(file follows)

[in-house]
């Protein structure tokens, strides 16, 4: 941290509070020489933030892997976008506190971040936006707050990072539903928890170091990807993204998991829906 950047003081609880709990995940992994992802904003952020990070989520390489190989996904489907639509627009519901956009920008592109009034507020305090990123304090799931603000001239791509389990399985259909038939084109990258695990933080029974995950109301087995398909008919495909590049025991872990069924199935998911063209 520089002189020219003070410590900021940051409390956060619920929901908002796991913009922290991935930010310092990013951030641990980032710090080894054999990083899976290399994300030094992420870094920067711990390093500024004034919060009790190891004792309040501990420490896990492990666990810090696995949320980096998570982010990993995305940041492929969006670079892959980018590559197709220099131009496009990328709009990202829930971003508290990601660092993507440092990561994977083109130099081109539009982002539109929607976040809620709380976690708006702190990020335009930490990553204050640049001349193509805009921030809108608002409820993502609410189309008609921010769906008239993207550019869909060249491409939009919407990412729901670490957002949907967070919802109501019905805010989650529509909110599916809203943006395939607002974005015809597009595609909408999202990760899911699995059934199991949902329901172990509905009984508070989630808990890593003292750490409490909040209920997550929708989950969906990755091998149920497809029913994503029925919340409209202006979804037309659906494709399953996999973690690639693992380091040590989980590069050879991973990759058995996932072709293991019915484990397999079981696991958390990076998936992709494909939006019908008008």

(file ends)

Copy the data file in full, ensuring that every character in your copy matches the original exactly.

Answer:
[in-house]
């Protein structure tokens, strides 16, 4: 941290509070020489933030892997976008506190971040936006707050990072539903928890170091990807993204998991829906 950047003081609880709990995940992994992802904003952020990070989520390489190989996904489907639509627009519901956009920008592109009034507020305090990123304090799931603000001239791509389990399985259909038939084109990258695990933080029974995950109301087995398909008919495909590049025991872990069924199935998911063209 520089002189020219003070410590900021940051409390956060619920929901908002796991913009922290991935930010310092990013951030641990980032710090080894054999990083899976290399994300030094992420870094920067711990390093500024004034919060009790190891004792309040501990420490896990492990666990810090696995949320980096998570982010990993995305940041492929969006670079892959980018590559197709220099131009496009990328709009990202829930971003508290990601660092993507440092990561994977083109130099081109539009982002539109929607976040809620709380976690708006702190990020335009930490990553204050640049001349193509805009921030809108608002409820993502609410189309008609921010769906008239993207550019869909060249491409939009919407990412729901670490957002949907967070919802109501019905805010989650529509909110599916809203943006395939607002974005015809597009595609909408999202990760899911699995059934199991949902329901172990509905009984508070989630808990890593003292750490409490909040209920997550929708989950969906990755091998149920497809029913994503029925919340409209202006979804037309659906494709399953996999973690690639693992380091040590989980590069050879991973990759058995996932072709293991019915484990397999079981696991958390990076998936992709494909939006019908008008």